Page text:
"These aren't nerds, they are intellectual athletes. They're all incredibly likable kids that you're rooting for."
So spoke ABC's executive vice president for alternative programming, Andrea Wong, on the network's decision to air the finals of the 79th Scripps National Spelling Bee -- in prime time. The kids received the "American Idol" treatment, with hair and makeup handled by professional stylists. The show included interviews with the contestants, reaction shots of parents and background pieces on some of the finalists. How soon before contestants show up with their own agents and publicists? How long before one of them drops out of the eighth grade to "turn pro"?
Seriously, while the spelling bee enjoyed less than eye-popping ratings -- tying for third place -- the broadcast rose steadily in the ratings as the evening went on. By the last half-hour, more than 9.1 million viewers were tuned in. Pretty impressive.
Each year, the spelling bee grows in popularity. A documentary released in 2002, "Spellbound," did well at the box office. Also, Laurence Fishburne and Angela Bassett recently starred in a film called "Akeelah and the Bee," about an inner-city girl who enters and wins the National Spelling Bee.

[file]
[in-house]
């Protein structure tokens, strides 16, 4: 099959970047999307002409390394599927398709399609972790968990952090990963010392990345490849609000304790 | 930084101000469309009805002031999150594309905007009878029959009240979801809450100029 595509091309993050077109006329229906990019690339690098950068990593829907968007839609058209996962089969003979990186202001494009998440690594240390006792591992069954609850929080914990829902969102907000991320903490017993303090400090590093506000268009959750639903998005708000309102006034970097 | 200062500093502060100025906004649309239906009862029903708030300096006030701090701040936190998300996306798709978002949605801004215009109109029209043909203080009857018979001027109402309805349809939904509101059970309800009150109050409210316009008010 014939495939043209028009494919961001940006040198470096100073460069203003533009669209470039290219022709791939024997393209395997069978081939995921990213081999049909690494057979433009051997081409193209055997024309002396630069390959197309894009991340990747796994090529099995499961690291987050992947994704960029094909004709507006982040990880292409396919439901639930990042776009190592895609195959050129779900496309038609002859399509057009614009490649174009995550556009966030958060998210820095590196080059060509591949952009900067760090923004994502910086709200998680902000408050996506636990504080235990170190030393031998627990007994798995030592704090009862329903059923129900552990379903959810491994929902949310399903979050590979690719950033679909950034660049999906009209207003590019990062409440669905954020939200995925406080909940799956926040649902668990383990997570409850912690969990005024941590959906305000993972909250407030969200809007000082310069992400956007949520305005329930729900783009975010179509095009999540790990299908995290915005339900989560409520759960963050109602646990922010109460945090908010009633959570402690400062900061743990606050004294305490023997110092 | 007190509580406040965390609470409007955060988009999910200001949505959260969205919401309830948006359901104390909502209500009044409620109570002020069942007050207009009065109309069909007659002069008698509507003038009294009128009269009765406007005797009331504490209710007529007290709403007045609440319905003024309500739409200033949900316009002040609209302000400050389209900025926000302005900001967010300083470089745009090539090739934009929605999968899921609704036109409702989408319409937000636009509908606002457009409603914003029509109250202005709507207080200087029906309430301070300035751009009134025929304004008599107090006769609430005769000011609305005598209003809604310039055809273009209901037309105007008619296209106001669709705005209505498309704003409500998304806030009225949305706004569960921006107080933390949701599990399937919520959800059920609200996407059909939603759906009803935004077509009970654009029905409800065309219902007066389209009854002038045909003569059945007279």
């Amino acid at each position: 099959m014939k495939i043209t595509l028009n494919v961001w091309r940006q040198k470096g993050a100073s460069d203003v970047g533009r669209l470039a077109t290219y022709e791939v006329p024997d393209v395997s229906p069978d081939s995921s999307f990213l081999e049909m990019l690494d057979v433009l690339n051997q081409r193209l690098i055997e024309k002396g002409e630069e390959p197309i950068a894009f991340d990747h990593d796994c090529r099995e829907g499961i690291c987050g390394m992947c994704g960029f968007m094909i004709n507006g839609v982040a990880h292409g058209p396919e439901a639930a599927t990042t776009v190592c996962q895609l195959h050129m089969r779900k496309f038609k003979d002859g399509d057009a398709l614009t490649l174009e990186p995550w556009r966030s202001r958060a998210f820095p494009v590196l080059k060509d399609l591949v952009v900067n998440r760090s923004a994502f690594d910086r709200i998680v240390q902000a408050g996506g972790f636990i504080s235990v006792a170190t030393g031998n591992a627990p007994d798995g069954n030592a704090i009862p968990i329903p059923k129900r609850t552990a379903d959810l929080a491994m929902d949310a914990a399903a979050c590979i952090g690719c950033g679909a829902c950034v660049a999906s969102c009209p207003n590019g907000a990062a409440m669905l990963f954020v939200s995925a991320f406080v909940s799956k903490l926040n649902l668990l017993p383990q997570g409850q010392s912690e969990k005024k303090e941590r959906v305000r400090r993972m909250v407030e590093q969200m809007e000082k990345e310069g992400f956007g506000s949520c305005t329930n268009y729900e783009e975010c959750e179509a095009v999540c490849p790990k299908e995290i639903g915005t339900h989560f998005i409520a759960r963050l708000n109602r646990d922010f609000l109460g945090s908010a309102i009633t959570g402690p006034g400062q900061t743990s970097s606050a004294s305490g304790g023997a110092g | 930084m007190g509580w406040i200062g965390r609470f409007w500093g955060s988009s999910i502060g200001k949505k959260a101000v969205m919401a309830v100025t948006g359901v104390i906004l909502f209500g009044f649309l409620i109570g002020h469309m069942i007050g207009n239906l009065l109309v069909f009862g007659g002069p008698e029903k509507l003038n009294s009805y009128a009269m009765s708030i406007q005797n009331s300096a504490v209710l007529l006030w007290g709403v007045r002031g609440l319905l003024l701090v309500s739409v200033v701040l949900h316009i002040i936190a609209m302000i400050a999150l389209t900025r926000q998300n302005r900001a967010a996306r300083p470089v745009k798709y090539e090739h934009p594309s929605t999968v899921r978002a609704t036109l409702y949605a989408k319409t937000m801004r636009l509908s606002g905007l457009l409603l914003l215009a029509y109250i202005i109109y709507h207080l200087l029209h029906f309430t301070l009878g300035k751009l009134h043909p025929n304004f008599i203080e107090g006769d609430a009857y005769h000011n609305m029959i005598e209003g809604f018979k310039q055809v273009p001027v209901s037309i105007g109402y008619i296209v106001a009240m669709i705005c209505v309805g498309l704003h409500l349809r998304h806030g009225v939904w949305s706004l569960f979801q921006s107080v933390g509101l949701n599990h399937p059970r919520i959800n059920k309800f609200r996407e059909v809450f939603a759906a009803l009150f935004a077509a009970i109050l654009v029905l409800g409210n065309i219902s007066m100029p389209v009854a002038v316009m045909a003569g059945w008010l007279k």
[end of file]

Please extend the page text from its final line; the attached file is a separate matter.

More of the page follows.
The National Spelling Bee, despite its name, actually accepts entrants from any country. The 1998 winner, Jody-Anne Maxwell from Jamaica, became the first non-American to win. The current director of the bee, Paige Kimball (also the 1981 spelling bee national champion), spoke of the bee's ethnic diversity: "We've had somewhat of a streak of children of south Asian heritage winning. The bee is important to individuals of that ethnicity. I think that's clear. They have their own parallel program through an organization called the North South Foundation. So many of these children of Indian heritage also participate in that program, too."
This year's national competition began with 275 kids. They ranged in age from one 9-year-old to two 15-year-olds in fourth to eighth grade. There were 139 (50.5 percent) boys, and 136 (49.5 percent) girls.